R40

Last night I saw Rush at the Fabulous Forum in Los Angeles on the last night of their 40th anniversary tour. It’s entirely possible that it’s the last time they’ll ever take the stage like that and that it was the last time I’ll ever see them play live. And it’s really okay.

Not okay in the sense that they seem tired. Last night’s show was among the best of their performances I’ve ever seen. And I’ve seen a lot of them, starting when I was a teenager and the skull beneath the flesh of my driver’s license photo hadn’t yet fused. These three guys are powerful musicians, and they sounded like they were going out at the top of their game.

The band did a nice bit of theater with their onstage gear. As the show went on, roadies kept stripping down the stage. What started with elaborate steam punk contraptions and oversized clothes driers ended up with a couple of amps sitting on wooden school chairs. It was a nice, physical expression of moving back in time.

So, for almost three hours, I stood in the bombardment of Geddy’s bass and Neil’s drums and Alex’s guitars, smiling joyfully. I thought of all the times I’d heard those songs on the radio, on vinyl, on my boom box or off-brand Walkman.

“In a world where I feel so small, I can’t stop thinking big.” — Caravan, Rush

Last night, as with all the other shows, I got to experience it with some of the most important people in my life. This time it was Lisa, and my friend since childhood, Todd, and Todd’s wife, Lori. Some of my favorite shows were with my friend, Bob, with whom I shed blood for many years in Arizona.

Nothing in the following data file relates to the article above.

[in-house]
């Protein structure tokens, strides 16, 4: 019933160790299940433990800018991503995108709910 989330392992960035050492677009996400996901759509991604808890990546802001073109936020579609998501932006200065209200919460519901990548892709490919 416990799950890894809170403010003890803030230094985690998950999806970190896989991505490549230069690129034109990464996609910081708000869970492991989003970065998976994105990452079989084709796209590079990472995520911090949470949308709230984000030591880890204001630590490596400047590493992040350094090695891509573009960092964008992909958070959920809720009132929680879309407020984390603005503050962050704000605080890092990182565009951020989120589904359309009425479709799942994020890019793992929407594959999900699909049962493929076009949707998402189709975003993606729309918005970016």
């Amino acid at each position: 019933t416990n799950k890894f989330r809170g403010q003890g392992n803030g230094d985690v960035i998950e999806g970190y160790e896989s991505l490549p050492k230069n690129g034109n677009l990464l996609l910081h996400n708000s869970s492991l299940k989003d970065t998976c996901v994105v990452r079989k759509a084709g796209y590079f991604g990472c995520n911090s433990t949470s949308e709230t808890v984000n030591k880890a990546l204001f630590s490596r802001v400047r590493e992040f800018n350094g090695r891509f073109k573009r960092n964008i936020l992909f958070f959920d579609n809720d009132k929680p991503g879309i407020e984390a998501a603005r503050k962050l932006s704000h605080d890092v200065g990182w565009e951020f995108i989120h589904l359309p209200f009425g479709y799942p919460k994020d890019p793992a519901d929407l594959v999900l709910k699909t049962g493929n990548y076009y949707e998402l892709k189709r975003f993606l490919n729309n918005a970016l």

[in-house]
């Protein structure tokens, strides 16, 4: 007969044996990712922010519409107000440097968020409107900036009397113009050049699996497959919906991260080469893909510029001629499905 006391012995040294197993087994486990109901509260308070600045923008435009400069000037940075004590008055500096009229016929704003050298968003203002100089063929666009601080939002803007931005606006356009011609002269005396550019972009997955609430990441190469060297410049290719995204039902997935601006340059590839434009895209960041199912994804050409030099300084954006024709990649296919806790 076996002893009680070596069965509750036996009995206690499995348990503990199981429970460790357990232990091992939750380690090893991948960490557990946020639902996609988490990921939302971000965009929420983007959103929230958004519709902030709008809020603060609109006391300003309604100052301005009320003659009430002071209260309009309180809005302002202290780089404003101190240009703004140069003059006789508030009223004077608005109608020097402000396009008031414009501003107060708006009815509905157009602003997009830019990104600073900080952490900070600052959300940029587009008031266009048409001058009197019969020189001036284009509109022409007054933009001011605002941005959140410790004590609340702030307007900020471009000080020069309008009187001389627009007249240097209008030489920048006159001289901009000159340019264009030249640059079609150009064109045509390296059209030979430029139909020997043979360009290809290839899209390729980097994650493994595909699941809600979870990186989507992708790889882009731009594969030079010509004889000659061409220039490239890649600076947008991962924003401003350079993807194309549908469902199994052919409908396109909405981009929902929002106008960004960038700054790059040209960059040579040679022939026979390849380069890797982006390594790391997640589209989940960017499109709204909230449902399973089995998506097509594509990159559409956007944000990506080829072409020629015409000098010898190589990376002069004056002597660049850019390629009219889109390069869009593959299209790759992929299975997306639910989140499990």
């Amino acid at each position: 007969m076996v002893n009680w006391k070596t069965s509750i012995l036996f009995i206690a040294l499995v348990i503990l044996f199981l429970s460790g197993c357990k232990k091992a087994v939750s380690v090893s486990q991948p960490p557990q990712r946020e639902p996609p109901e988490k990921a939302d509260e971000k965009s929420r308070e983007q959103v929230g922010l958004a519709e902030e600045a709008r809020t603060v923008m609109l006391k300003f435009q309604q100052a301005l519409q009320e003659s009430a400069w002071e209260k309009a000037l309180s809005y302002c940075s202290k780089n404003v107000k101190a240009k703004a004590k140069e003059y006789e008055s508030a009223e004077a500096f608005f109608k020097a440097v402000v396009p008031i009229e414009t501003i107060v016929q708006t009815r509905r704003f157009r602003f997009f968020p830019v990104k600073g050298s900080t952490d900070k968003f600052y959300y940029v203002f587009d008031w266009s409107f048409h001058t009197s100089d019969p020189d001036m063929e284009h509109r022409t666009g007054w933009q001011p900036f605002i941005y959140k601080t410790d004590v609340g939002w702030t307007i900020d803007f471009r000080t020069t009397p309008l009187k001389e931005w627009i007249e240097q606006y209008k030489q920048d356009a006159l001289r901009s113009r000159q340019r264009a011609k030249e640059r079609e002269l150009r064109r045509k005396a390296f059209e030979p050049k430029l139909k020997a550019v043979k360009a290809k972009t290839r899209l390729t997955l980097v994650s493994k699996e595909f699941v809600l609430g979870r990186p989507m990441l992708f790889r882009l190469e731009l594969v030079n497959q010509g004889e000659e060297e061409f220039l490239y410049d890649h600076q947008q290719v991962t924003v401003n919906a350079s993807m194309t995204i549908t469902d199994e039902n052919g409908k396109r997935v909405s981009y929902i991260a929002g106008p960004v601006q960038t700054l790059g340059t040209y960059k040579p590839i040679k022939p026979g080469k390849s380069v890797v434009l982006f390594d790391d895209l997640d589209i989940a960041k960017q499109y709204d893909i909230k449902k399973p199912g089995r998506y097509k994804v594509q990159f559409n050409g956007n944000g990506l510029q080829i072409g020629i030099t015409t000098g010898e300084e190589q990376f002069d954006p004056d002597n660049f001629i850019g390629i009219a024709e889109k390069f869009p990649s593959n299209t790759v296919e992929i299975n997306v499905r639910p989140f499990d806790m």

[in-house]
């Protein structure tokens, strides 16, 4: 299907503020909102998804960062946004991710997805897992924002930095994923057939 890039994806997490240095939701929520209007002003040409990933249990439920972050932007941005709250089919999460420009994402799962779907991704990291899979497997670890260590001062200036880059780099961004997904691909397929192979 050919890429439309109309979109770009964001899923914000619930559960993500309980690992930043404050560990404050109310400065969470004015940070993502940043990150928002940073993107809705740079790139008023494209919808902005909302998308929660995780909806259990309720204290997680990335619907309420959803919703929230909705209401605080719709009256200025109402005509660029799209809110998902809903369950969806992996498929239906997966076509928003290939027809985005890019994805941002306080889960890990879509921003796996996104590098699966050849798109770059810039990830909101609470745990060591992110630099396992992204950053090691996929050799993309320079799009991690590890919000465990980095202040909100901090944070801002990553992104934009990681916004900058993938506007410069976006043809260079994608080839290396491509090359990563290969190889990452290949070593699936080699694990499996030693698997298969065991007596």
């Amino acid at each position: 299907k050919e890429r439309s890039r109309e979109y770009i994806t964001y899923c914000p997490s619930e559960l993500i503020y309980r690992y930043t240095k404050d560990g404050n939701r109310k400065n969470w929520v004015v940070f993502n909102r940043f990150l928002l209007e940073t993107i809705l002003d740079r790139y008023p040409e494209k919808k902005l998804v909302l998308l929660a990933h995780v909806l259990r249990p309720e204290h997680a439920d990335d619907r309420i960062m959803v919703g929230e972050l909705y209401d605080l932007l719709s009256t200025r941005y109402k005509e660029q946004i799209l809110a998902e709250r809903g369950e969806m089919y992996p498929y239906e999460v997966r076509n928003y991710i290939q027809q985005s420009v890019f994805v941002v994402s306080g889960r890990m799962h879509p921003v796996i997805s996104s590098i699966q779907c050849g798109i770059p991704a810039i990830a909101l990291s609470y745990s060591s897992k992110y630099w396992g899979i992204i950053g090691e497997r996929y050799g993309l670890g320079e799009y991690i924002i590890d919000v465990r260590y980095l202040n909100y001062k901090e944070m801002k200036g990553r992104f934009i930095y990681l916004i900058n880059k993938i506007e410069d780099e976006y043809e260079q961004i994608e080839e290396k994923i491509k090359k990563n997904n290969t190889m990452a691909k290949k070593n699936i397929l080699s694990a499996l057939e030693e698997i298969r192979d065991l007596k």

I thought of sitting in some random parking lot in Todd’s Toyota Tercel and being exulted by the tone of Geddy Lee’s Fender Jazz bass. I thought of being depressed on a bench on my college campus, and deciding my time would be better spent listening to Moving Pictures than sitting in some giant, dark lecture hall for two hours of art history. I remember a show on the Roll The Bones tour when they sent thousands of miniature spot lights over the crowd during “Bravado,” literally sharing their light and inspiration with all of us, and I almost wanted to leave the concert so I could sit with my yellow legal pad and write stories.

I get sentimental while I’m making the devil sign with both hands.

Several months ago Kevin J. Anderson invited me to submit to 2113, an anthology of short stories inspired by the music of Rush. Neil Peart had given a nod of approval for the project, so of course I wrote a story. Of course I did. Art executed with care and technical expertise has an enormous capacity to make the audience feel. Rush taught me that, and I don’t know if I’d be a writer without them.

I’m thinking about this Dr. Seuss quote: “Don’t cry because it’s over, smile because it happened.” As Geddy said before leaving the stage, I hope to see them again. If not, thanks for decades of smiles, guys.

When the dust has cleared
And victory denied
A summit too lofty
River a little too wide
If we keep our pride
Though paradise is lost
We will pay the price
But we will not count the cost
— Bravado, Rush

About Greg van Eekhout

Greg van Eekhout is the author of the novels California Bones, The Boy at the End of the World, Kid vs. Squid, Norse Code, and other stuff.
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